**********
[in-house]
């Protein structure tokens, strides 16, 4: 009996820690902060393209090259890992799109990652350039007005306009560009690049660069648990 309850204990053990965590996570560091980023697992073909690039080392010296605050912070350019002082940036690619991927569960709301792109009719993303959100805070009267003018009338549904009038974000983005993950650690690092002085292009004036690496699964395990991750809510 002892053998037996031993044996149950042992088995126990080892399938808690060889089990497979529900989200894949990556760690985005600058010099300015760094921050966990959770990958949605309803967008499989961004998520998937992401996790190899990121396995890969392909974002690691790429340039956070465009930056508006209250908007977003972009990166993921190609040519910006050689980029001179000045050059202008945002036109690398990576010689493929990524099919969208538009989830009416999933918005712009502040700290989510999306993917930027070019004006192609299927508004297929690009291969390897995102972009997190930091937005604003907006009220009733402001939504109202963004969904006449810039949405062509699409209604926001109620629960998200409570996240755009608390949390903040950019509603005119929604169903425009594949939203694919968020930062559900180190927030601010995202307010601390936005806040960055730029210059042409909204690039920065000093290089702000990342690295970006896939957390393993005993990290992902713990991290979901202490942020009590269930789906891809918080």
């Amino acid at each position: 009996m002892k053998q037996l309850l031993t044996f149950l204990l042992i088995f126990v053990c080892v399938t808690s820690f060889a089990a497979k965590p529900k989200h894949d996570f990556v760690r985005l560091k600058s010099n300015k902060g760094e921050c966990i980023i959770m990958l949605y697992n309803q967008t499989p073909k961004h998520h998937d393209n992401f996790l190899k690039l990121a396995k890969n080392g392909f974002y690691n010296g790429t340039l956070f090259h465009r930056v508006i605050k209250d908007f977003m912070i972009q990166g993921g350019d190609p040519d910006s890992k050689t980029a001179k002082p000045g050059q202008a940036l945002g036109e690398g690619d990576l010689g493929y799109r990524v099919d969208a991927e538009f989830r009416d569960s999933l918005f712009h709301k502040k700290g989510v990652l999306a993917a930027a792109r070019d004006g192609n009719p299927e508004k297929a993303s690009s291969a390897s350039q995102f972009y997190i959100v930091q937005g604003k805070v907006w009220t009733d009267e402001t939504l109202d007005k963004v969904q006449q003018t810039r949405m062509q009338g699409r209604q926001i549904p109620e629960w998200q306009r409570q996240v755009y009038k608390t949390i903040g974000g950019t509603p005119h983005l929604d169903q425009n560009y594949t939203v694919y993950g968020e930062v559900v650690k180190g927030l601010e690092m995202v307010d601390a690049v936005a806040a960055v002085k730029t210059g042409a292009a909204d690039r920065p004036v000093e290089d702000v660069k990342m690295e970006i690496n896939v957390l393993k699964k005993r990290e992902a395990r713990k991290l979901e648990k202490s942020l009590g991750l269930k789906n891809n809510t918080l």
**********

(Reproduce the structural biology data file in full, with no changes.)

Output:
[in-house]
């Protein structure tokens, strides 16, 4: 009996820690902060393209090259890992799109990652350039007005306009560009690049660069648990 309850204990053990965590996570560091980023697992073909690039080392010296605050912070350019002082940036690619991927569960709301792109009719993303959100805070009267003018009338549904009038974000983005993950650690690092002085292009004036690496699964395990991750809510 002892053998037996031993044996149950042992088995126990080892399938808690060889089990497979529900989200894949990556760690985005600058010099300015760094921050966990959770990958949605309803967008499989961004998520998937992401996790190899990121396995890969392909974002690691790429340039956070465009930056508006209250908007977003972009990166993921190609040519910006050689980029001179000045050059202008945002036109690398990576010689493929990524099919969208538009989830009416999933918005712009502040700290989510999306993917930027070019004006192609299927508004297929690009291969390897995102972009997190930091937005604003907006009220009733402001939504109202963004969904006449810039949405062509699409209604926001109620629960998200409570996240755009608390949390903040950019509603005119929604169903425009594949939203694919968020930062559900180190927030601010995202307010601390936005806040960055730029210059042409909204690039920065000093290089702000990342690295970006896939957390393993005993990290992902713990991290979901202490942020009590269930789906891809918080």
């Amino acid at each position: 009996m002892k053998q037996l309850l031993t044996f149950l204990l042992i088995f126990v053990c080892v399938t808690s820690f060889a089990a497979k965590p529900k989200h894949d996570f990556v760690r985005l560091k600058s010099n300015k902060g760094e921050c966990i980023i959770m990958l949605y697992n309803q967008t499989p073909k961004h998520h998937d393209n992401f996790l190899k690039l990121a396995k890969n080392g392909f974002y690691n010296g790429t340039l956070f090259h465009r930056v508006i605050k209250d908007f977003m912070i972009q990166g993921g350019d190609p040519d910006s890992k050689t980029a001179k002082p000045g050059q202008a940036l945002g036109e690398g690619d990576l010689g493929y799109r990524v099919d969208a991927e538009f989830r009416d569960s999933l918005f712009h709301k502040k700290g989510v990652l999306a993917a930027a792109r070019d004006g192609n009719p299927e508004k297929a993303s690009s291969a390897s350039q995102f972009y997190i959100v930091q937005g604003k805070v907006w009220t009733d009267e402001t939504l109202d007005k963004v969904q006449q003018t810039r949405m062509q009338g699409r209604q926001i549904p109620e629960w998200q306009r409570q996240v755009y009038k608390t949390i903040g974000g950019t509603p005119h983005l929604d169903q425009n560009y594949t939203v694919y993950g968020e930062v559900v650690k180190g927030l601010e690092m995202v307010d601390a690049v936005a806040a960055v002085k730029t210059g042409a292009a909204d690039r920065p004036v000093e290089d702000v660069k990342m690295e970006i690496n896939v957390l393993k699964k005993r990290e992902a395990r713990k991290l979901e648990k202490s942020l009590g991750l269930k789906n891809n809510t918080l």